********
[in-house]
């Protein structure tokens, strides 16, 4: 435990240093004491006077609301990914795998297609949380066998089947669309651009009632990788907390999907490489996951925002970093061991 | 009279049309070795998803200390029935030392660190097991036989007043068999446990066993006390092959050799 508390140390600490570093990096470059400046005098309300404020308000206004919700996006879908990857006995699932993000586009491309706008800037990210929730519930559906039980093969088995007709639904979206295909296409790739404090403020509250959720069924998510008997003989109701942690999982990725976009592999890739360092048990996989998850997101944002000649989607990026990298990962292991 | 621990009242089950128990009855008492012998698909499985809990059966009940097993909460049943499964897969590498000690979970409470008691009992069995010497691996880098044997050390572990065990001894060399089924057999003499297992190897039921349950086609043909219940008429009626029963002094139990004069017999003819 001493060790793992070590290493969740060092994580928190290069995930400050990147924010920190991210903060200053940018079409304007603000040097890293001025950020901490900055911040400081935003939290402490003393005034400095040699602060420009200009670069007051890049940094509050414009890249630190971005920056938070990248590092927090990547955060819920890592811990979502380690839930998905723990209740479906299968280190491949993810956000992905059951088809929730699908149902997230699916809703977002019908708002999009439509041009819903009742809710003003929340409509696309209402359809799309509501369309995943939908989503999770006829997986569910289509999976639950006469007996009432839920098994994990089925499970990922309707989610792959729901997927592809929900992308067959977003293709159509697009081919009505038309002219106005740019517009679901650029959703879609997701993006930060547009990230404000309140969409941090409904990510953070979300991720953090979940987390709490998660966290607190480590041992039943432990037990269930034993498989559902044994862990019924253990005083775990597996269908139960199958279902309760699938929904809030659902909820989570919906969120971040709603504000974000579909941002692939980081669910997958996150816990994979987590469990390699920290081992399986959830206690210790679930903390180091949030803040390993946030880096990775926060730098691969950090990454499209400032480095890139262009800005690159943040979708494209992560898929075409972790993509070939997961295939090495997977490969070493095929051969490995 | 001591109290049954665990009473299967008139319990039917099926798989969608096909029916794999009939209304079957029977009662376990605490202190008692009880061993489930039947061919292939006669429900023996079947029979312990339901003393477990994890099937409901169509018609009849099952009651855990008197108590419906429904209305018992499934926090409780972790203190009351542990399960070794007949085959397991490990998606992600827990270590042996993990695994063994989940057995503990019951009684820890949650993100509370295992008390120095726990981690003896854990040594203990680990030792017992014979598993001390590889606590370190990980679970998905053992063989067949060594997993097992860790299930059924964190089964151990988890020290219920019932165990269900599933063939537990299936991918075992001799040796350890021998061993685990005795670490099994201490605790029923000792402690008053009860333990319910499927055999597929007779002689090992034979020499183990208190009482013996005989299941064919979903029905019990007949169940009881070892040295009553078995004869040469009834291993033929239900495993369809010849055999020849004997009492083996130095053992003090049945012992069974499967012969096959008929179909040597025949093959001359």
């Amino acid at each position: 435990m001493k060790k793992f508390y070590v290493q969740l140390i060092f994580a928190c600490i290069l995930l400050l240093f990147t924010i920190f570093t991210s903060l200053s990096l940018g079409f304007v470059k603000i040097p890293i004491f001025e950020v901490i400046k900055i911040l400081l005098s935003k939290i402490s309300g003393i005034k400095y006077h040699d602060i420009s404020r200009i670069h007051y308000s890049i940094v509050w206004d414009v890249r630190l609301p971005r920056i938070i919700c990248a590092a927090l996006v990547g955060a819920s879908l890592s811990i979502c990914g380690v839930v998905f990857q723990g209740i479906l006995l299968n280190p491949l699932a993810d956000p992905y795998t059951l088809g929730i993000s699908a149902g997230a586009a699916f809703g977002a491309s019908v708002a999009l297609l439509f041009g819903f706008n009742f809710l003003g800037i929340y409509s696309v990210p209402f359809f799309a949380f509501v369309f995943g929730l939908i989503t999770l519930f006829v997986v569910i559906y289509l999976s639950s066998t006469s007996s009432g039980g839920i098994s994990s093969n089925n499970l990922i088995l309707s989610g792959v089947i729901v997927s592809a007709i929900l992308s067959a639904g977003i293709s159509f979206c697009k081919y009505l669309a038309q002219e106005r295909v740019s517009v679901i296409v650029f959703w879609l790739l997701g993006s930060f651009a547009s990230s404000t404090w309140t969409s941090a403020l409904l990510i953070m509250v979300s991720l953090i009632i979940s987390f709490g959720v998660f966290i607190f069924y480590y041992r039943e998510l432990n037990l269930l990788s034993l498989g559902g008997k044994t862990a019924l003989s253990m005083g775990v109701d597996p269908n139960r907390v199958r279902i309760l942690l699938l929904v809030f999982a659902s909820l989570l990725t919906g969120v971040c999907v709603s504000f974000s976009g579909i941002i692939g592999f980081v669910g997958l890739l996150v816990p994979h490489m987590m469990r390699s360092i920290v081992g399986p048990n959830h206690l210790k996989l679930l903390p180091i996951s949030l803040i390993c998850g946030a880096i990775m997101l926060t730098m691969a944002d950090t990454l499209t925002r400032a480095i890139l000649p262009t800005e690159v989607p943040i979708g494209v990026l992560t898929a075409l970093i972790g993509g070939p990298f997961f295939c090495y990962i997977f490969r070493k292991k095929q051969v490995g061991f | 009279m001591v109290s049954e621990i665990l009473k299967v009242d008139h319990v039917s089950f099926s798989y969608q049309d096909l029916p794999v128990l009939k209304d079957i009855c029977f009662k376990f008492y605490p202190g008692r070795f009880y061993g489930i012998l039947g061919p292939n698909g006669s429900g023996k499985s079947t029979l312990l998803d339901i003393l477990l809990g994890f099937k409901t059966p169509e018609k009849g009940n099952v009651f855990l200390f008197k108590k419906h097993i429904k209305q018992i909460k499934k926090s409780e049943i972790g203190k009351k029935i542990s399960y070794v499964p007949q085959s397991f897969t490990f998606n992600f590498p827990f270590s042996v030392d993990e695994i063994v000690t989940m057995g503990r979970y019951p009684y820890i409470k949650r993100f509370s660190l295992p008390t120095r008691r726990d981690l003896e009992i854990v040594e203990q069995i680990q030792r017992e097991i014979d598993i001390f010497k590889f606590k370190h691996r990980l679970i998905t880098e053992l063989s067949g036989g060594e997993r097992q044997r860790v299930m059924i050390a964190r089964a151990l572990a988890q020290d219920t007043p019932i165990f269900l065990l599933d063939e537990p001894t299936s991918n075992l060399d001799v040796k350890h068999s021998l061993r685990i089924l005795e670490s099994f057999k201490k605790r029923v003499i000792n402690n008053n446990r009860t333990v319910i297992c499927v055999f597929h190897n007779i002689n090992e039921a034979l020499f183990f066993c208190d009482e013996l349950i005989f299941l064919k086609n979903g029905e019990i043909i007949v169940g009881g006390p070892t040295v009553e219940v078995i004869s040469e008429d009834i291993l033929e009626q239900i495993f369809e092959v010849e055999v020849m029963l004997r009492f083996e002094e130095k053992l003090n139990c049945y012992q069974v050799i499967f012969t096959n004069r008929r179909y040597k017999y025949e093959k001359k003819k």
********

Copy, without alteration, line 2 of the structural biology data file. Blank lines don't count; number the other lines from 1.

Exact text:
């Protein structure tokens, strides 16, 4: 435990240093004491006077609301990914795998297609949380066998089947669309651009009632990788907390999907490489996951925002970093061991 | 009279049309070795998803200390029935030392660190097991036989007043068999446990066993006390092959050799 508390140390600490570093990096470059400046005098309300404020308000206004919700996006879908990857006995699932993000586009491309706008800037990210929730519930559906039980093969088995007709639904979206295909296409790739404090403020509250959720069924998510008997003989109701942690999982990725976009592999890739360092048990996989998850997101944002000649989607990026990298990962292991 | 621990009242089950128990009855008492012998698909499985809990059966009940097993909460049943499964897969590498000690979970409470008691009992069995010497691996880098044997050390572990065990001894060399089924057999003499297992190897039921349950086609043909219940008429009626029963002094139990004069017999003819 001493060790793992070590290493969740060092994580928190290069995930400050990147924010920190991210903060200053940018079409304007603000040097890293001025950020901490900055911040400081935003939290402490003393005034400095040699602060420009200009670069007051890049940094509050414009890249630190971005920056938070990248590092927090990547955060819920890592811990979502380690839930998905723990209740479906299968280190491949993810956000992905059951088809929730699908149902997230699916809703977002019908708002999009439509041009819903009742809710003003929340409509696309209402359809799309509501369309995943939908989503999770006829997986569910289509999976639950006469007996009432839920098994994990089925499970990922309707989610792959729901997927592809929900992308067959977003293709159509697009081919009505038309002219106005740019517009679901650029959703879609997701993006930060547009990230404000309140969409941090409904990510953070979300991720953090979940987390709490998660966290607190480590041992039943432990037990269930034993498989559902044994862990019924253990005083775990597996269908139960199958279902309760699938929904809030659902909820989570919906969120971040709603504000974000579909941002692939980081669910997958996150816990994979987590469990390699920290081992399986959830206690210790679930903390180091949030803040390993946030880096990775926060730098691969950090990454499209400032480095890139262009800005690159943040979708494209992560898929075409972790993509070939997961295939090495997977490969070493095929051969490995 | 001591109290049954665990009473299967008139319990039917099926798989969608096909029916794999009939209304079957029977009662376990605490202190008692009880061993489930039947061919292939006669429900023996079947029979312990339901003393477990994890099937409901169509018609009849099952009651855990008197108590419906429904209305018992499934926090409780972790203190009351542990399960070794007949085959397991490990998606992600827990270590042996993990695994063994989940057995503990019951009684820890949650993100509370295992008390120095726990981690003896854990040594203990680990030792017992014979598993001390590889606590370190990980679970998905053992063989067949060594997993097992860790299930059924964190089964151990988890020290219920019932165990269900599933063939537990299936991918075992001799040796350890021998061993685990005795670490099994201490605790029923000792402690008053009860333990319910499927055999597929007779002689090992034979020499183990208190009482013996005989299941064919979903029905019990007949169940009881070892040295009553078995004869040469009834291993033929239900495993369809010849055999020849004997009492083996130095053992003090049945012992069974499967012969096959008929179909040597025949093959001359």